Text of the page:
Indigenous knowledge in natural resource management: integrating local perspectives into conservation strategies

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Indigenous knowledge in natural resource management: integrating local perspectives into conservation strategies

Indigenous peoples are great contributors to sustainable resource management. A new study highlights how natural resource managers can improve their conservation mechanisms, by taking into account the needs and perspectives of indigenous people.

Pelletier , J., Gelinas , N., & Potvin, C. (2019). Indigenous perspective to inform rights-based conservation in a protected T area of Panama. Land Use Policy , 297-307.

If you were to look carefully at a map of the world, you would see that many of the most biodiverse forests overlap with the lands of culturally distinct indigenous communities. The lands on which they live and the natural resources on which they depend are inseparably linked to their identities, cultures and livelihoods. Therefore, even small changes in their environment can have dramatic impacts on their lives. With the increasing pressure of global development, many countries are conserving  these rich forest areas to protect their nature and biodiversity. These areas are called protected areas.

Creating protected areas can increase biodiversity and benefit the ecosystem at the national or global level. However, at the local level, conservation can come at a cost to indigenous peoples’ physical and spiritual well-being. This is the root cause of many conflicts over conservation objectives. Several examples across the globe show that conflicts with indigenous groups challenge the sustainability of conservation programs. Most recently, tension between large international conservation groups and local communities has been growing. In Southeast Asia, for example, the establishment of a protected area was recently suspended due to land use conflicts with indigenous peoples who have been living in the area for generations. Examples like this suggest the need for conservation strategies that better integrate the priorities of indigenous communities.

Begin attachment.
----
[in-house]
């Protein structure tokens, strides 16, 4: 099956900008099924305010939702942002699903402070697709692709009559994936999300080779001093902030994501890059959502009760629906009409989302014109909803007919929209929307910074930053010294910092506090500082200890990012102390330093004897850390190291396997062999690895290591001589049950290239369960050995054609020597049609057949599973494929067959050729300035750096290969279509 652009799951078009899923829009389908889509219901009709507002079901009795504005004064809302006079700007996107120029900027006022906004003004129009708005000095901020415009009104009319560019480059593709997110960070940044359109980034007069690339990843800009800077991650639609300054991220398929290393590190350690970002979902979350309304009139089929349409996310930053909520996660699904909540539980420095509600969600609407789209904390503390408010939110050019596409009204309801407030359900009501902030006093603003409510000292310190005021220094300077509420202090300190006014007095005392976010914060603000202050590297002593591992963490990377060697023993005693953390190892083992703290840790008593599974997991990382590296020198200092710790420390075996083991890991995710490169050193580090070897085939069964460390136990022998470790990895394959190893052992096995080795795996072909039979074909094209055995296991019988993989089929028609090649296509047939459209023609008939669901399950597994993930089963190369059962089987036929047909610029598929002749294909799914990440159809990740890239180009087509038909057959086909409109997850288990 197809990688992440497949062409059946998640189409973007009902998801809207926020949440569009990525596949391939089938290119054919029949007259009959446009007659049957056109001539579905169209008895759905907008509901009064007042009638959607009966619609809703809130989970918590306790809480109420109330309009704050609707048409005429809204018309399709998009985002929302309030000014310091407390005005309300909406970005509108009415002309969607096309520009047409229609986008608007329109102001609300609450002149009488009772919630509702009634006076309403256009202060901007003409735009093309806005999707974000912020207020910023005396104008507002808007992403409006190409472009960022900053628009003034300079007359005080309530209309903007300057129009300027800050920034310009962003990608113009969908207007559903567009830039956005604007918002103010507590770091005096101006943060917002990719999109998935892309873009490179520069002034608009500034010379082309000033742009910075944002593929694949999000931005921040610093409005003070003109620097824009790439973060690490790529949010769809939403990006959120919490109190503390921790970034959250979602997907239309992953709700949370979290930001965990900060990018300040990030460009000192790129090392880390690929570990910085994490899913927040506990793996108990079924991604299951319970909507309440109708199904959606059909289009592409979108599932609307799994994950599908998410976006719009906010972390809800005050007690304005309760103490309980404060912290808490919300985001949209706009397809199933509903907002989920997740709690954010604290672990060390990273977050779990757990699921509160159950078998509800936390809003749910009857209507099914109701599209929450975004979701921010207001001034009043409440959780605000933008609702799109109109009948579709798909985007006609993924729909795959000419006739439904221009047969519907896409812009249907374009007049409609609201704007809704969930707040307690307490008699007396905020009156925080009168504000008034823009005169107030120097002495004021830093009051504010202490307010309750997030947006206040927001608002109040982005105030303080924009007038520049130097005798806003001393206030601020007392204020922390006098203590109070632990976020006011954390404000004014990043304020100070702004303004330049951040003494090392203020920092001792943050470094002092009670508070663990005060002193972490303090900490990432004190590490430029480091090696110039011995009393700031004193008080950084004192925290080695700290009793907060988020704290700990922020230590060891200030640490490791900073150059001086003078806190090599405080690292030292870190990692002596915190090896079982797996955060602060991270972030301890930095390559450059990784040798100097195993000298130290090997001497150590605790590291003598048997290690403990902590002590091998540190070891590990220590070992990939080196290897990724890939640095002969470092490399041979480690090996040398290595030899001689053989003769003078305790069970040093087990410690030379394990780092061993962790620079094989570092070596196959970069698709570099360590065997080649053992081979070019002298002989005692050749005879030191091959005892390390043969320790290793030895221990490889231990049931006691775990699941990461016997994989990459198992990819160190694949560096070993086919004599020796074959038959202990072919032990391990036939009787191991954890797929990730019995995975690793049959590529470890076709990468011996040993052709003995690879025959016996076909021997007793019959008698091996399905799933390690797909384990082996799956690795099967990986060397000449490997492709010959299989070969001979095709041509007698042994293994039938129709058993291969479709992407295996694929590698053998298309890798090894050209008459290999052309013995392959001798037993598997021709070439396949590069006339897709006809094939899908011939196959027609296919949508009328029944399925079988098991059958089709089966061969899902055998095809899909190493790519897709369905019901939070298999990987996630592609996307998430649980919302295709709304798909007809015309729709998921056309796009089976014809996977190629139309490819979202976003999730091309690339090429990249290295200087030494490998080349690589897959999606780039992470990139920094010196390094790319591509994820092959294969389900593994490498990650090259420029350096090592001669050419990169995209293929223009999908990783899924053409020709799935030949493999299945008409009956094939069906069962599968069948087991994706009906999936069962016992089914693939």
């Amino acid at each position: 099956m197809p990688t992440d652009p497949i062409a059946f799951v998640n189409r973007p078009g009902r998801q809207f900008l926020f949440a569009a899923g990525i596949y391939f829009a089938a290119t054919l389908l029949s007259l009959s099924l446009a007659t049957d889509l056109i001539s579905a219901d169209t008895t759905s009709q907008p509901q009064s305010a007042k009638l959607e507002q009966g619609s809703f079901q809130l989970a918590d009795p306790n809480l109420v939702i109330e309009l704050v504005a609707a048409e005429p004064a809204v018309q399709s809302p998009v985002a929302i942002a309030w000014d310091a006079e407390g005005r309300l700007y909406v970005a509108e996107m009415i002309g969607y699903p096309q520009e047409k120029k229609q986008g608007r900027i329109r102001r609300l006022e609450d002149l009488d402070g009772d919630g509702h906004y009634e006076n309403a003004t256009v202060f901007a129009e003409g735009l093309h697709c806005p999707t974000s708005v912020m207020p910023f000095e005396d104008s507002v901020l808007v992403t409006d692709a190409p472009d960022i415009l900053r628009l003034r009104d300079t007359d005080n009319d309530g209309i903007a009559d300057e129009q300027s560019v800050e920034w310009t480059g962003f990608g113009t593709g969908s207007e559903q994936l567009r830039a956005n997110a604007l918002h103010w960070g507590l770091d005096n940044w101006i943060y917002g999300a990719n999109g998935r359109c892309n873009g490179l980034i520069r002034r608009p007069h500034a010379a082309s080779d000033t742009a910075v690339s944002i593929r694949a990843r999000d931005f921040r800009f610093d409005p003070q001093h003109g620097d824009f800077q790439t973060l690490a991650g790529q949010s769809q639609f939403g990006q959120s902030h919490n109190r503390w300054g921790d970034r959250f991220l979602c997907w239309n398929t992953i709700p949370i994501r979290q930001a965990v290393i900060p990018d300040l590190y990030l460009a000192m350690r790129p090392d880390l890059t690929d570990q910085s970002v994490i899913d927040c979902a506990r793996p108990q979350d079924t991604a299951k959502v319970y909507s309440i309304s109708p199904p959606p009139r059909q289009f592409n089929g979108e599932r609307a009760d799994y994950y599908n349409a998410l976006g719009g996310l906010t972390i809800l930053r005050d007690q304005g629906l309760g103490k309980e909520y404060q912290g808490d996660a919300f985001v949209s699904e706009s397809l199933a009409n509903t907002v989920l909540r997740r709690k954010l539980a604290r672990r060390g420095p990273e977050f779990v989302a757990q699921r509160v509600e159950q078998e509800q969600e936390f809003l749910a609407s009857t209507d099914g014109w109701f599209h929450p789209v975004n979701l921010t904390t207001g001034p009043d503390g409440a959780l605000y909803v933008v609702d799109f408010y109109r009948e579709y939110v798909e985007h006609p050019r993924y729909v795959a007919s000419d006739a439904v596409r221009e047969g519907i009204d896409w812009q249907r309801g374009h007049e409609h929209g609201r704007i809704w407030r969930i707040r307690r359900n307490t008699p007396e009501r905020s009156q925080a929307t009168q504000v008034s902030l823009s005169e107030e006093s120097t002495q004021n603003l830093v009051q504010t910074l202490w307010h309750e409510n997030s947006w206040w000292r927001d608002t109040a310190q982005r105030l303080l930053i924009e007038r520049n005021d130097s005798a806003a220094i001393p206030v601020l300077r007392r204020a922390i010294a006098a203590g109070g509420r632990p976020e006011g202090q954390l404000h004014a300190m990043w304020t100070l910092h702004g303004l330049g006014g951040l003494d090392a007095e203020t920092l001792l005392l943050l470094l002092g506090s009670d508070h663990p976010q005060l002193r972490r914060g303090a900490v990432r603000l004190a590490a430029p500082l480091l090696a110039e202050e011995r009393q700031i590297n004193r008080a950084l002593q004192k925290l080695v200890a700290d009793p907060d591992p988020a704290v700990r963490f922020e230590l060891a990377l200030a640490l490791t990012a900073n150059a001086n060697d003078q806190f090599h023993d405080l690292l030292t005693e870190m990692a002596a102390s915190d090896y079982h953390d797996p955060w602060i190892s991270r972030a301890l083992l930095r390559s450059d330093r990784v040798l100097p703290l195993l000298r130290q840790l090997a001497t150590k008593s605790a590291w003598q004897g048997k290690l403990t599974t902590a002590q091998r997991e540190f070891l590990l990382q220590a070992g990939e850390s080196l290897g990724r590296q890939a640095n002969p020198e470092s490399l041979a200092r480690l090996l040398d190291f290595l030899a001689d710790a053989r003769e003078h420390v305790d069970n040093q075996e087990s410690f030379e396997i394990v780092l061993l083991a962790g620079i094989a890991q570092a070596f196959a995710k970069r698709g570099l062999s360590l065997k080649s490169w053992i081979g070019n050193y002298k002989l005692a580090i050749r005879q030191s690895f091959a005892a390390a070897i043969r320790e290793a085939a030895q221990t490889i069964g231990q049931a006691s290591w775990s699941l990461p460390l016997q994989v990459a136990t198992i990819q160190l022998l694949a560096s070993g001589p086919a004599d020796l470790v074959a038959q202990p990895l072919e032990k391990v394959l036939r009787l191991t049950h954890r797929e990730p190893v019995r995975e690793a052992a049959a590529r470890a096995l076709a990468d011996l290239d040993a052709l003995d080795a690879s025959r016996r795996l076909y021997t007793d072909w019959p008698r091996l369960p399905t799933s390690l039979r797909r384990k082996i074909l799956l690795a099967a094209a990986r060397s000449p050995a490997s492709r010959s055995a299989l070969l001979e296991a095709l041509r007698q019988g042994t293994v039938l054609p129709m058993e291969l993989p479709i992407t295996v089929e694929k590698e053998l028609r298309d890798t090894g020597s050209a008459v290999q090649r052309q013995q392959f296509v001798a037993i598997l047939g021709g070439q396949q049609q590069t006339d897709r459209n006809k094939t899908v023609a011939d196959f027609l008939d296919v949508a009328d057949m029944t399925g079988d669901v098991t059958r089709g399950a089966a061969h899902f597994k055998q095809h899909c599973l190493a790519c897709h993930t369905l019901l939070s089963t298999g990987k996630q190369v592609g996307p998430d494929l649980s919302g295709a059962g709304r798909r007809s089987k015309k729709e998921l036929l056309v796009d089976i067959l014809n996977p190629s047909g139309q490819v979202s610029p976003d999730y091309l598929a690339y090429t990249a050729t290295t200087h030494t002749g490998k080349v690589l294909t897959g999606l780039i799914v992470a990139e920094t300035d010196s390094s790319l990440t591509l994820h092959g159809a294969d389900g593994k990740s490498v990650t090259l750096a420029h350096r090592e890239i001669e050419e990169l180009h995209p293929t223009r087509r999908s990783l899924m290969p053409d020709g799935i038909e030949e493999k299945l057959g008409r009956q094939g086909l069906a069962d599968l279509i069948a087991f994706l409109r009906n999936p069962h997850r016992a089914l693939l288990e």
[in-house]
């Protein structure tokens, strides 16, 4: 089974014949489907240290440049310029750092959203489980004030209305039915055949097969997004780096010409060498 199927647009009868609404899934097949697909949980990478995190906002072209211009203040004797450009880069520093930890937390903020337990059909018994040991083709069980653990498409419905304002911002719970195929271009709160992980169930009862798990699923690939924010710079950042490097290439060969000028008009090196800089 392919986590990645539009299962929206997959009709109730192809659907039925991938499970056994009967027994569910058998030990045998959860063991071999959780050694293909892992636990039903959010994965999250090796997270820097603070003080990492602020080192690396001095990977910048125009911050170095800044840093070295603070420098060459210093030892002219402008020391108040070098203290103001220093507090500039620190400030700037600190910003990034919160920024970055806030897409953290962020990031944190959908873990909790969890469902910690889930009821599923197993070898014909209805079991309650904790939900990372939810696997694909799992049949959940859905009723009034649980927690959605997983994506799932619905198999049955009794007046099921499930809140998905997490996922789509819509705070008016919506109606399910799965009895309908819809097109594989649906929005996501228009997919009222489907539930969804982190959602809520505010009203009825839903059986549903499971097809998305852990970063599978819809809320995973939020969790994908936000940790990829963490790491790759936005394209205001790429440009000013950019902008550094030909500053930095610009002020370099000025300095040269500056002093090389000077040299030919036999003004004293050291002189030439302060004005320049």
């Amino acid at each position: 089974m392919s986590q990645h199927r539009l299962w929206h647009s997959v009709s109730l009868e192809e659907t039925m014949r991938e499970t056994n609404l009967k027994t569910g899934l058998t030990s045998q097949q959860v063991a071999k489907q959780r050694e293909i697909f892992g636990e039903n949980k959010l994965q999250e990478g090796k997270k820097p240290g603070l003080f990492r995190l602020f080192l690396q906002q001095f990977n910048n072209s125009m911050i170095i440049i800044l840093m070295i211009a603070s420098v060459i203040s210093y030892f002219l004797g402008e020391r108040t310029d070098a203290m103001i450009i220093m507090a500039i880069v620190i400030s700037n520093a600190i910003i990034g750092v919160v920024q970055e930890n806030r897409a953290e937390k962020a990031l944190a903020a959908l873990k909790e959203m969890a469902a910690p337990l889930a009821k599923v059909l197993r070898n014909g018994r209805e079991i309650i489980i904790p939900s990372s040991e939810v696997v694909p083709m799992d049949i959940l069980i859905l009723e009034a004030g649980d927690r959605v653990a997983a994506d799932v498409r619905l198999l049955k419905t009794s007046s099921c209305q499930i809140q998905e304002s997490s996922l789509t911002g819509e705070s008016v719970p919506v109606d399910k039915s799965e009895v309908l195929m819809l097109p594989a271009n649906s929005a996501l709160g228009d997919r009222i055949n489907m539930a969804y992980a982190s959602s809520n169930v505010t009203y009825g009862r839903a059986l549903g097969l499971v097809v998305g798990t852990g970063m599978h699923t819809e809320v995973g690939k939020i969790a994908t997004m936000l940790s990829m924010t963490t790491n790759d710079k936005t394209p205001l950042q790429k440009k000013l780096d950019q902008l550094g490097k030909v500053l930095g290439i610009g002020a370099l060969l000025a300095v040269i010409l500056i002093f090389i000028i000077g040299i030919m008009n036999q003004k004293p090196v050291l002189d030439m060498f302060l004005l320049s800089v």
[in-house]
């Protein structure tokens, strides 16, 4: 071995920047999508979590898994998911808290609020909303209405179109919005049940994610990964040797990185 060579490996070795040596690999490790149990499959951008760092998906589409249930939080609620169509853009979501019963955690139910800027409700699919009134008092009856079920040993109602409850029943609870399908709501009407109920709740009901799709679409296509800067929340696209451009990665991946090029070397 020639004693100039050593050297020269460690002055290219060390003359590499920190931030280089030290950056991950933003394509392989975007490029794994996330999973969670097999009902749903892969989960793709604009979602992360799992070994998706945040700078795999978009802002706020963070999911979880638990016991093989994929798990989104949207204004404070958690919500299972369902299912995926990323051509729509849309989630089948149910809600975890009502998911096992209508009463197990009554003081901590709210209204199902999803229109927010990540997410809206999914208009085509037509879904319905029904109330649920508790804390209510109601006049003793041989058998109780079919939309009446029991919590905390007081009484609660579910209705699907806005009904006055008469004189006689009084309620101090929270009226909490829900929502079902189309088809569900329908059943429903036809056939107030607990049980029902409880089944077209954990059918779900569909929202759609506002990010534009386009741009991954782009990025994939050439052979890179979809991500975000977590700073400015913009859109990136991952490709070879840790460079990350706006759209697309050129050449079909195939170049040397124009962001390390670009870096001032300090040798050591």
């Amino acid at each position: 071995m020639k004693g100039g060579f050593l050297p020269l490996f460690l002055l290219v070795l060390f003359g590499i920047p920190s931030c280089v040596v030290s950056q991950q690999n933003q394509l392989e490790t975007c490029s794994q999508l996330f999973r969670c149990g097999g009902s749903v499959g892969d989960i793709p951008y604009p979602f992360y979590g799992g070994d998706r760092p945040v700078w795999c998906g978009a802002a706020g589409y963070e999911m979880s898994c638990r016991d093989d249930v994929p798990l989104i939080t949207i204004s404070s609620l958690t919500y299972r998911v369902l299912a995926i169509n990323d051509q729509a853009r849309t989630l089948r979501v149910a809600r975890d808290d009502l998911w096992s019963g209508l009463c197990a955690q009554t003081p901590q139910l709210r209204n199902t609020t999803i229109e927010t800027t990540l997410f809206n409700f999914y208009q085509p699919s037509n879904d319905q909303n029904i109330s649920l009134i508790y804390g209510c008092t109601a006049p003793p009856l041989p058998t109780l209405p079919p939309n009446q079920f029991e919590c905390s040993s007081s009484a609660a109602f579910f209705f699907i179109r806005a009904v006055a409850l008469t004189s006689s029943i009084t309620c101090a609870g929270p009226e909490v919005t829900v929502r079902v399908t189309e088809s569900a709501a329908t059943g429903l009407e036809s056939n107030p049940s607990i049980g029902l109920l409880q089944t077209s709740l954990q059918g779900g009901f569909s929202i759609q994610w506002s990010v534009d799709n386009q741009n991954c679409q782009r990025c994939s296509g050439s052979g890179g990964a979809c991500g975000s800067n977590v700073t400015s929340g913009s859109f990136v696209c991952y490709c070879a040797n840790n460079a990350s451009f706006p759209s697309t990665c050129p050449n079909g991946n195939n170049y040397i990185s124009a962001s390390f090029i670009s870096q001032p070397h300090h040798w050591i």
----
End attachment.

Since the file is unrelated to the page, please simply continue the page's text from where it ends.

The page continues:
In a recent study published in Land Use Policy, researchers investigated how indigenous residents of a protected area experienced and perceived their rights while interacting with authorities. They also looked at indigenous livelihood opportunities under the current government management. The researchers conducted a study in Bosque Protector de Palo Seco (BPPS), located in Western Panama, to show how taking account of residents’ views and priorities can lead to positive conservation outcomes.

During the study, the researchers collected socio-economic data through household surveys, interviews with local people, and group discussions. They analyzed indigenous peoples’ perspective on the implementation of rights and responsibilities over resources management. They also assessed ecological data about the extent of forest cover loss and its drivers. Finally, they evaluated the communities’ views, needs and aspirations in terms of livelihoods, conservation, and development. 

The results show that food security is a basic concern of communities involved in conservation activities. Interestingly, most indigenous people share a positive view of living in the protected areas as long as protection law allows them to enjoy the available benefits from the forests. However, the researchers found that it is critical to establish shared rules that are clear about sustainable natural resource use and conservation.  The local context and perceptions of indigenous people may change from area to area. But the study proves that focusing on the perceived local needs, such as food security, and indigenous priorities is a universally helpful way to inform conservation strategies.

This research highlights the importance of balancing human needs with conservation objectives by taking the perspectives of indigenous peoples into account. Establishing shared rules between indigenous people and governments on what activities should be permitted, restricted or prohibited, could lead to more equitable, and more successful, conservation programs.

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